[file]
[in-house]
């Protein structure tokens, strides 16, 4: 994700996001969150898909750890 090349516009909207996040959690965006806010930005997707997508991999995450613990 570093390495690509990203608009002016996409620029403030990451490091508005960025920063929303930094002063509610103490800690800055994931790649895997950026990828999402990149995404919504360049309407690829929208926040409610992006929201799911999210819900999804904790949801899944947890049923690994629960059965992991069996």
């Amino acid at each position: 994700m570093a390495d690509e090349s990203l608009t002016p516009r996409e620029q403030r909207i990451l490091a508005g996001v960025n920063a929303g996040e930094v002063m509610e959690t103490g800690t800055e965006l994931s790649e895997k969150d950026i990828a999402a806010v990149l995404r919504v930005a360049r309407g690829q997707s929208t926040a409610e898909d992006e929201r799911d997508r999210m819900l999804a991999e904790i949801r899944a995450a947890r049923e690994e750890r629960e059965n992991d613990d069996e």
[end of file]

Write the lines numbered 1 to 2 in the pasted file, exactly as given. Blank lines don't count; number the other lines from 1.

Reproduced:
[in-house]
């Protein structure tokens, strides 16, 4: 994700996001969150898909750890 090349516009909207996040959690965006806010930005997707997508991999995450613990 570093390495690509990203608009002016996409620029403030990451490091508005960025920063929303930094002063509610103490800690800055994931790649895997950026990828999402990149995404919504360049309407690829929208926040409610992006929201799911999210819900999804904790949801899944947890049923690994629960059965992991069996």